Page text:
public boolean get(SEContext se, int prop, boolean call_hint);
The get callback is used when a member of the object's value is being accessed. It is also used when trying to determine if an object has a property if you have not implemented SEHasPropCallback (see below). Implementing SEHasPropCallback is the preferred method.
The prop parameter, a parameter to most of these dynamic callback functions, indicates which member of the SE.THIS object is to be accessed. Normally, you use seInternalizeString at the beginning of your program to internalize your special properties, then you can compare them with the property being accessed using a single integer comparison. The alternative is to turn prop into a String using seGetInternalString then compare with a String.equals, but this is a lot of work and must be done on each get operation.
call_hint is a boolean indicating if ScriptEase believes the returned value is going to be used as a function to call. This would be the difference between:
a = yourobj.foo; /* call_hint==false */
a = yourobj.foo(); /* call_hint==true */
Knowing this information is useful in certain dynamic objects in which a property and a method require different setup routines, such as COM.
Once you've decided what value the dynamic property should have, you return it using the usual SE.RETURN object and return true from the function. If you've decided the property is not one you are interested in, return false. ScriptEase will act just as if the dynamic callback did not exist in this case, looking up the property in its internal storage for the object.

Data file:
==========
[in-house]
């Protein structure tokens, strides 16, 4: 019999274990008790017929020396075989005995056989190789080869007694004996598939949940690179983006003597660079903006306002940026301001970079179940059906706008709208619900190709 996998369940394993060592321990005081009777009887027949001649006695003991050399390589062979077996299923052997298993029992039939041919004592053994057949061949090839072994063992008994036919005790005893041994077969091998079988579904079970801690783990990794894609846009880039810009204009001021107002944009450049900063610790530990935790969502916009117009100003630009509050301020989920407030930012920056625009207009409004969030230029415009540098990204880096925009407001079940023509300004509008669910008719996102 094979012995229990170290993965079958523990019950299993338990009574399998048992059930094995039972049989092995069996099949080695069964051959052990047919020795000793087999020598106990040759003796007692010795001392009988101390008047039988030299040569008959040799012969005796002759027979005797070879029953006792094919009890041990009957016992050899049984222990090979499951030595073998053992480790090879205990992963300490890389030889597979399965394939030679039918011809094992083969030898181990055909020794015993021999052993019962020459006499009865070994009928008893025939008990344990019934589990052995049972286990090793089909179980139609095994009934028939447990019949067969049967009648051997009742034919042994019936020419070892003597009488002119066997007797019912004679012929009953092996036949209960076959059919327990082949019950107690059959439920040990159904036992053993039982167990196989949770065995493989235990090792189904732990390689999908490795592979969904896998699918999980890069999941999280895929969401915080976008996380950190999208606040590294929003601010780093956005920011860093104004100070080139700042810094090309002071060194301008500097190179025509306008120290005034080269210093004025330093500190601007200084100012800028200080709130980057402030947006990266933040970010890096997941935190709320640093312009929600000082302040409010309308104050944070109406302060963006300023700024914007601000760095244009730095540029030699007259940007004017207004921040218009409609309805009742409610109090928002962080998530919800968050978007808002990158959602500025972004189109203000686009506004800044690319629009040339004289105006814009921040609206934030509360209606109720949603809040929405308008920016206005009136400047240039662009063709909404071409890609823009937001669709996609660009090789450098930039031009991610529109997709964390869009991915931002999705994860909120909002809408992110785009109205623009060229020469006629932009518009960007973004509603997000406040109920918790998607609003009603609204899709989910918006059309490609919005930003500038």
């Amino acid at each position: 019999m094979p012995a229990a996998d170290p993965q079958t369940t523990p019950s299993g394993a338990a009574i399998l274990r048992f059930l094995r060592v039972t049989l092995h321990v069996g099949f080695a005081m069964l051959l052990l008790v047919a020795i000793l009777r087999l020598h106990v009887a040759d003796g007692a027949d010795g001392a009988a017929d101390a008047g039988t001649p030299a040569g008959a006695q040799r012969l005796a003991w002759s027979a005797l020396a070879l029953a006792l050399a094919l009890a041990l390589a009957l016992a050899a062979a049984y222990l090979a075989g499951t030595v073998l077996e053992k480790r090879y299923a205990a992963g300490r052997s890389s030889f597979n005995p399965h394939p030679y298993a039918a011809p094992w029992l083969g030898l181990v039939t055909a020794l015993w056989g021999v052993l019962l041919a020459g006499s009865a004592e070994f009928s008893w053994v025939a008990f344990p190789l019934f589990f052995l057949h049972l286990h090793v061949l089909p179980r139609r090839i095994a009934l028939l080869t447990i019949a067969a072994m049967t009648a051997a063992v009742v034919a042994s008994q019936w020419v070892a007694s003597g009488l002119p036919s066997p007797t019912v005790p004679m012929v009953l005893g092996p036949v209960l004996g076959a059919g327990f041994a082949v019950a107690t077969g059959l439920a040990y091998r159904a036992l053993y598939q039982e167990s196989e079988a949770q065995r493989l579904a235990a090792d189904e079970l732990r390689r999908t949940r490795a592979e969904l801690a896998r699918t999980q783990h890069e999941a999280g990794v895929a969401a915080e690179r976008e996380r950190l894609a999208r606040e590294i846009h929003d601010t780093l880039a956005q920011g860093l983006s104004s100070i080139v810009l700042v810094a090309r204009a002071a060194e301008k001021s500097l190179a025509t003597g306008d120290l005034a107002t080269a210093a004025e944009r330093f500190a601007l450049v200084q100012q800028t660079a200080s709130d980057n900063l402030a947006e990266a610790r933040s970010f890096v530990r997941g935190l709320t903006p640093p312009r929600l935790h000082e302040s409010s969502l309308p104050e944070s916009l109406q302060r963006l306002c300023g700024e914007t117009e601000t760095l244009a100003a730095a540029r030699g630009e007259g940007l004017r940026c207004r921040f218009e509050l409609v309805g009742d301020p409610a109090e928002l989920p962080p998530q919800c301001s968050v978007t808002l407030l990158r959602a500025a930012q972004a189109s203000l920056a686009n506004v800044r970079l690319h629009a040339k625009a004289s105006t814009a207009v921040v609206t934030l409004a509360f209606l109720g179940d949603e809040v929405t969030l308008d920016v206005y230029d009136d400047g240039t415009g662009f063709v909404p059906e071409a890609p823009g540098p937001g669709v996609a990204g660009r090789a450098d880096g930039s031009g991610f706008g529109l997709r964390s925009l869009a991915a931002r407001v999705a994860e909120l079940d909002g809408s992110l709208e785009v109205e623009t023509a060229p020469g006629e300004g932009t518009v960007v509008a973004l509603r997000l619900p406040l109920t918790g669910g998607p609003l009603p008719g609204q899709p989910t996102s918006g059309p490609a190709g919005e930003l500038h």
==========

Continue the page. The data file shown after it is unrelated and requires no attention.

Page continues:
Note that you can access the internal storage of the object within your dynamic callback implementation. You should use the Direct versions of the seGetXXX and sePutXXX API calls in order to bypass your dynamic properties. If you use the non-Direct versions, the internal storage will be used for your object, but only for gets. This is because a particular callback for an object is shut off inside that callback, to prevent infinite recursion. However, only that one callback is shut off. If you use the object in a way that uses another callback, ScriptEase will use that callback. On rare occasions, you want that behavior. Most of the time, however, the implementation of a dynamic callback will want to directly access the members of its object. It is usually much clearer and quicker to just use the Direct versions of all ScriptEase API calls while implementing a dynamic callback.